Council plan to knock down Clydesdale village homes

Douglas Water houses on Welsh Street and MacAuslan Street amont those earmarked for demolition. (Picture Sarah Peters).
Douglas Water houses on Welsh Street and MacAuslan Street amont those earmarked for demolition. (Picture Sarah Peters).

More than 60 council and ex-council houses are to be demolished in four Clydesdale villages despite 16,000 families in South Lanarkshire being on the waiting list for such homes.

South Lanarkshire Council has taken the first steps to secure planning consent to pull down 20 houses apiece in Carstairs Junction and Rigside, plus 12 each in Glespin and Douglas Water.

Explaining that move, it claimed that despite a nationwide shortage of social housing, no one wants these particular homes.

However, an independent organisation has expressed an interest in taking over and refurbishing the properties rather than see these already-diminished ex-mining and railway communities shrink further.

The council’s housing director, Daniel Lowe, said this week: “Demand for social rented housing in South Lanarkshire is generally very high, and the council is working to increase the supply of affordable housing in areas of real housing pressure.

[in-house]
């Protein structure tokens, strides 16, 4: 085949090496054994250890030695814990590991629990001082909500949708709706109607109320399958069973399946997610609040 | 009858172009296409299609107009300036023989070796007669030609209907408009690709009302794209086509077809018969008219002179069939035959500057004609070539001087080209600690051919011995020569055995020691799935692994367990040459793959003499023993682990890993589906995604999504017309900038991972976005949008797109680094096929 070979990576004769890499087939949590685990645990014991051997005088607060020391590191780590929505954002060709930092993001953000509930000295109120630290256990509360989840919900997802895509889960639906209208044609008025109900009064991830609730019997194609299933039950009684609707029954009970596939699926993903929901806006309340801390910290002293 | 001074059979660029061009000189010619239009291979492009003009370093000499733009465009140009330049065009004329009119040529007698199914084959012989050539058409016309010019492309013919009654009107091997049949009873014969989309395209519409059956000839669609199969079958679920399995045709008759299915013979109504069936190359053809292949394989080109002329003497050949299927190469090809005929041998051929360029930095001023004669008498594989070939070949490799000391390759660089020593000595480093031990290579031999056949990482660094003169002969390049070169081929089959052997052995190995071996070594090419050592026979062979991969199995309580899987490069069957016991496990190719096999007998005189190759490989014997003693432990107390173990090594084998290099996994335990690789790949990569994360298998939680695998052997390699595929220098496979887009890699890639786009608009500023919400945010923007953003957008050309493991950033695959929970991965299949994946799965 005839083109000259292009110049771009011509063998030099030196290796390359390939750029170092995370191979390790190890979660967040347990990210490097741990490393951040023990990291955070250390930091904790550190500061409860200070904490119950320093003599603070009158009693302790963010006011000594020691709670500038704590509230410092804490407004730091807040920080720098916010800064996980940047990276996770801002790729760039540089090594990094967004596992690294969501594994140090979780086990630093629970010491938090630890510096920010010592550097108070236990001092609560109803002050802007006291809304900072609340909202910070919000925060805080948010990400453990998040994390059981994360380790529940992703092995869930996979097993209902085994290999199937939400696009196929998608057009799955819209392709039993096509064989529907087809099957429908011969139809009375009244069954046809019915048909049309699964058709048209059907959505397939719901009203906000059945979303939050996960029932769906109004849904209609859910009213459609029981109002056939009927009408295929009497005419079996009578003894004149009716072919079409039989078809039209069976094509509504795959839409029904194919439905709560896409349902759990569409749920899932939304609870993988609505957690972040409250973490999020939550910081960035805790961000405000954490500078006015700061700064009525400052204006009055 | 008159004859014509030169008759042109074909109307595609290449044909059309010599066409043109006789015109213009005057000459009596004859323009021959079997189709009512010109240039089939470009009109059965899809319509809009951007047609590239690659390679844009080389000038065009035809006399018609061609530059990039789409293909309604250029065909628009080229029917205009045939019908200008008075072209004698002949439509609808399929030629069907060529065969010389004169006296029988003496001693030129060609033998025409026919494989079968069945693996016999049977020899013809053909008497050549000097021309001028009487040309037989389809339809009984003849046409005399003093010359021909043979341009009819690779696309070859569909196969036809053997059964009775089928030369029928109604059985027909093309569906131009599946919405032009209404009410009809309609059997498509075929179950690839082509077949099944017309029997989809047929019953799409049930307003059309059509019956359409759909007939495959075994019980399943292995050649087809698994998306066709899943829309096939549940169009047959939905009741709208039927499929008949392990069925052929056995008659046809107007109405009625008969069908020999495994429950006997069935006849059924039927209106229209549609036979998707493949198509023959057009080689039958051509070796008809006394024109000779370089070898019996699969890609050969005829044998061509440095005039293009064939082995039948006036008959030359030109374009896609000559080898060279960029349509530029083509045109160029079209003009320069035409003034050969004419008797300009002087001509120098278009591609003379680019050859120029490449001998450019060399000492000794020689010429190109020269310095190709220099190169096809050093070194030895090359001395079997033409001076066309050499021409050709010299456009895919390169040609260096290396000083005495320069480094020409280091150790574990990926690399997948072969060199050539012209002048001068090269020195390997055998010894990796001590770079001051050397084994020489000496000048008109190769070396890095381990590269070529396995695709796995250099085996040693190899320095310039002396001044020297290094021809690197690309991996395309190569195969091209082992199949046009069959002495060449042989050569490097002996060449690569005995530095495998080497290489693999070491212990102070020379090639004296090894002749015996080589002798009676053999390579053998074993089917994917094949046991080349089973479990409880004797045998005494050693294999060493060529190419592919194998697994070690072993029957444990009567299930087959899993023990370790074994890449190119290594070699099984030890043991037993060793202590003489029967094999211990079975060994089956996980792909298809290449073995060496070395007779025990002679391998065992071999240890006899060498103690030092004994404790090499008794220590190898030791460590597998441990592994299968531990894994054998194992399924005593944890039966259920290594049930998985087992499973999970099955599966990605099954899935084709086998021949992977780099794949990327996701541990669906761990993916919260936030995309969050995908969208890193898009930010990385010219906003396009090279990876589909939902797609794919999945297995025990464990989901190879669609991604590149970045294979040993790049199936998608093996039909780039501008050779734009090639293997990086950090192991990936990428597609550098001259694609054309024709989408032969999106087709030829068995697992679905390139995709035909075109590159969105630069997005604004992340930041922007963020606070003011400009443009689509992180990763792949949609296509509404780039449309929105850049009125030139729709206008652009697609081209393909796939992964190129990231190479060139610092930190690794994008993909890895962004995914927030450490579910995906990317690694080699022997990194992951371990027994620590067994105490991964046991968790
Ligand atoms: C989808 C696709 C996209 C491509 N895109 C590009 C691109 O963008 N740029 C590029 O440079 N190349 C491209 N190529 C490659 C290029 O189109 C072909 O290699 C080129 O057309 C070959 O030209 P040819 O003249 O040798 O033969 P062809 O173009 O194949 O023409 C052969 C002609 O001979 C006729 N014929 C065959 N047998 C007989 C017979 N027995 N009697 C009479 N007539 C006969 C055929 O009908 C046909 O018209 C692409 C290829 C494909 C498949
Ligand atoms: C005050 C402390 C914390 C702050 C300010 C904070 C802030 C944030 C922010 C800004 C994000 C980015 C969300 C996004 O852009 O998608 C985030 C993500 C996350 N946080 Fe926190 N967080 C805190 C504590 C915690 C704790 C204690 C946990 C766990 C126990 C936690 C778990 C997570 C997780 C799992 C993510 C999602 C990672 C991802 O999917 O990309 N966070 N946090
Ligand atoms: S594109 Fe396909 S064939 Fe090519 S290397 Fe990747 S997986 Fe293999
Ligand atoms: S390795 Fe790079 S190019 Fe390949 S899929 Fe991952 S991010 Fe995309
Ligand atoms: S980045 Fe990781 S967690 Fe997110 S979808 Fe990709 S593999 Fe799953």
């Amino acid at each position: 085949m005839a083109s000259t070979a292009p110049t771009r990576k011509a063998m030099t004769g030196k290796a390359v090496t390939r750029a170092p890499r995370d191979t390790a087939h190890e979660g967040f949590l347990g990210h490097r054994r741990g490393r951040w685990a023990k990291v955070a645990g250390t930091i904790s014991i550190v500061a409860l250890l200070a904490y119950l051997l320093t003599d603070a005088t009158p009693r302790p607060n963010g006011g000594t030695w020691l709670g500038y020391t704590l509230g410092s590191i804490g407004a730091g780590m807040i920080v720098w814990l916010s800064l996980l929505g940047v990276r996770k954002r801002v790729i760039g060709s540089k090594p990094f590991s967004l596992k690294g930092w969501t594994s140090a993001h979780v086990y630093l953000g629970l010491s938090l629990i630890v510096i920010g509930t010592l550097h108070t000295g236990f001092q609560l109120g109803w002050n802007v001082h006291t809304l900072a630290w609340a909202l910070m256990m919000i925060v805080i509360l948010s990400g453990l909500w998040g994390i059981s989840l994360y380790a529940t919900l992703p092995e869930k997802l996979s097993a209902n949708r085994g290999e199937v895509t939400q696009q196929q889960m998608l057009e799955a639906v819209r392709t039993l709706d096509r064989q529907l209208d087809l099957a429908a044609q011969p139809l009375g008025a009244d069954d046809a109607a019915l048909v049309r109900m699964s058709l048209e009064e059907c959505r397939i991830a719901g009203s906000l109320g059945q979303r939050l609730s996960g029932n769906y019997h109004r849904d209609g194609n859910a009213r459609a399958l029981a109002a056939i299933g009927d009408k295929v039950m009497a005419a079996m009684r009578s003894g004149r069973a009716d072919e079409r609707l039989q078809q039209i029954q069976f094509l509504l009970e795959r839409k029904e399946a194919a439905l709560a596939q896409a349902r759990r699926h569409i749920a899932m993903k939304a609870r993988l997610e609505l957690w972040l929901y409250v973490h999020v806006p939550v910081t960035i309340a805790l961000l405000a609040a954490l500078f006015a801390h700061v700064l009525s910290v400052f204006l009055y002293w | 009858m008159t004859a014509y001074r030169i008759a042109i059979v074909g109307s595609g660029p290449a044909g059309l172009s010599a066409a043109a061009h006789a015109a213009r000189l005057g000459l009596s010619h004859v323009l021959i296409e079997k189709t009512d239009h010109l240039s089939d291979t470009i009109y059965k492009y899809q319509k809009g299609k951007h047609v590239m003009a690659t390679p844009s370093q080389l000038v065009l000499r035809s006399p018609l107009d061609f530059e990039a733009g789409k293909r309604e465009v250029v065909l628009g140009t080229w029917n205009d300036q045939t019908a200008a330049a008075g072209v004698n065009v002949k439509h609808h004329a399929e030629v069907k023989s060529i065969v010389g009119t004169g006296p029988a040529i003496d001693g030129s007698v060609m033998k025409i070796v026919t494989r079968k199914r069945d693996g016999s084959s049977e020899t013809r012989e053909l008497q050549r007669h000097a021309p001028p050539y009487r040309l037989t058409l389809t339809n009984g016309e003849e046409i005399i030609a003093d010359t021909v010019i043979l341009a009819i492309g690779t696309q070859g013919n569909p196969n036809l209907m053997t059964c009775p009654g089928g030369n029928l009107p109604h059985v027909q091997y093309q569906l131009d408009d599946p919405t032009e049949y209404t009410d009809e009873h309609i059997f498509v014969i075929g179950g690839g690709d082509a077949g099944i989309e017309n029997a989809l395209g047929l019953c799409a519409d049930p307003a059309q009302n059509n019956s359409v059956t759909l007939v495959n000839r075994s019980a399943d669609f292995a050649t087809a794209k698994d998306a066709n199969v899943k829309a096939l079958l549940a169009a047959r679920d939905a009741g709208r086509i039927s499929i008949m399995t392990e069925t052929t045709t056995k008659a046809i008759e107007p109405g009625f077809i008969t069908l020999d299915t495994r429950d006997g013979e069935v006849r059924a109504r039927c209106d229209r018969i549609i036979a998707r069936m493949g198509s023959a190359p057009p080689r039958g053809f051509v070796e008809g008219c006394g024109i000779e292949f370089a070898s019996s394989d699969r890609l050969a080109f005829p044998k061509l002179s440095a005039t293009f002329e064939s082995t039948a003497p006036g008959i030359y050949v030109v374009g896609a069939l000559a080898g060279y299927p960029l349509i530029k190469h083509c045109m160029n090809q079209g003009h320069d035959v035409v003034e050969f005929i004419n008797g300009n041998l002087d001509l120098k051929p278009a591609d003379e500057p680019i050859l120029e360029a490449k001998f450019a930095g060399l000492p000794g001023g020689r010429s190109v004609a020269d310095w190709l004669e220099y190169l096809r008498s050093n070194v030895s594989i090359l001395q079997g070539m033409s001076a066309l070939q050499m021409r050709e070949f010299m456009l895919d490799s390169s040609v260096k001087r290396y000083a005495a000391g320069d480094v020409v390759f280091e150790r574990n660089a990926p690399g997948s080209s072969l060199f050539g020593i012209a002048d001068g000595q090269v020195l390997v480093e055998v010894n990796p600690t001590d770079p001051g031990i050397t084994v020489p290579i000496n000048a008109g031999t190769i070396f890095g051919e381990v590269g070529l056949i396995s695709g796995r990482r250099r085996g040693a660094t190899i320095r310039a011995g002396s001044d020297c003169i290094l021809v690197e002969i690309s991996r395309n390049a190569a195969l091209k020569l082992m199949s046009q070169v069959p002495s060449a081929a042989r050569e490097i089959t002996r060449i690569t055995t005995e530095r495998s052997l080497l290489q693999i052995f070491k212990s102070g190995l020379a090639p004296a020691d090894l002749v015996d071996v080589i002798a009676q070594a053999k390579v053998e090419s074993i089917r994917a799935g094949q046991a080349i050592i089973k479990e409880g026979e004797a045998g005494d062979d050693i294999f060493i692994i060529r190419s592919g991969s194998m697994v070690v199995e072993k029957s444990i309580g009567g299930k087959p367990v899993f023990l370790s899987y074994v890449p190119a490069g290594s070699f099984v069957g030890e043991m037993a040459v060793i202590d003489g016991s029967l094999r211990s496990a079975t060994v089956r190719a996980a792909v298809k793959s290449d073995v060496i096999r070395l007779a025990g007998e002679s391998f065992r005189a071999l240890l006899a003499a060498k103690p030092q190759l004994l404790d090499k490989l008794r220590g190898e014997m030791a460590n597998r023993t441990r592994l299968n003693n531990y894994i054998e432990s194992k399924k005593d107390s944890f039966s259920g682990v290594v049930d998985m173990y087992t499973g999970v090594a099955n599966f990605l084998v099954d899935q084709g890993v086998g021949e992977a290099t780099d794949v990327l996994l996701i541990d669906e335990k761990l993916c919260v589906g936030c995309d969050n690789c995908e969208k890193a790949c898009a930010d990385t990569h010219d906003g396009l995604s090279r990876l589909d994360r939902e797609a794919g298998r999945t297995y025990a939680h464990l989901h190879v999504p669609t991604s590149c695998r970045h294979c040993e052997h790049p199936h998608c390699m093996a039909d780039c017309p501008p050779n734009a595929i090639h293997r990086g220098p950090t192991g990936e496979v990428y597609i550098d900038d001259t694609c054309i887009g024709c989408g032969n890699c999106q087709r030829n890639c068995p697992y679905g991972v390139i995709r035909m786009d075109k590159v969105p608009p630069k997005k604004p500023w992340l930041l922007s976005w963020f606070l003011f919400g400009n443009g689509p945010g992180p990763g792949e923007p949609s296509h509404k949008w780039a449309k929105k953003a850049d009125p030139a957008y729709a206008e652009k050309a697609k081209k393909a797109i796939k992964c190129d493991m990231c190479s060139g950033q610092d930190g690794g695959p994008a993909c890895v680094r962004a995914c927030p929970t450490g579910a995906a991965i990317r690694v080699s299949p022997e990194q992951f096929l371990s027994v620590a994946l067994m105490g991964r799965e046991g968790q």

“The demand for housing, however, is not uniform with some areas, particularly in rural Clydesdale, experiencing very low or no demand for social rented housing.

“Following consultation with local communities and community planning partners, the council has approved a very limited demolition programme, currently across four settlements that, due to the number of long-term empty properties and lack of demand, have been assessed as surplus.

“The council is committed to promoting the sustainability of these settlements.”

However, Bill Nicol, director of the Hometown Foundation, the charity that unsuccessfully applied for planning permission to build a new town in the Douglas Valley, said: “We would definitely see a more positive role for these villages.

“These are communities, not disposable commodities.

“These assets should be invested in, and the council should adopt a more positive approach to the former Clydesdale area, representing the people that elected them and looking at solutions.

“The Hometown Foundation would be more than happy to look at these to assets.”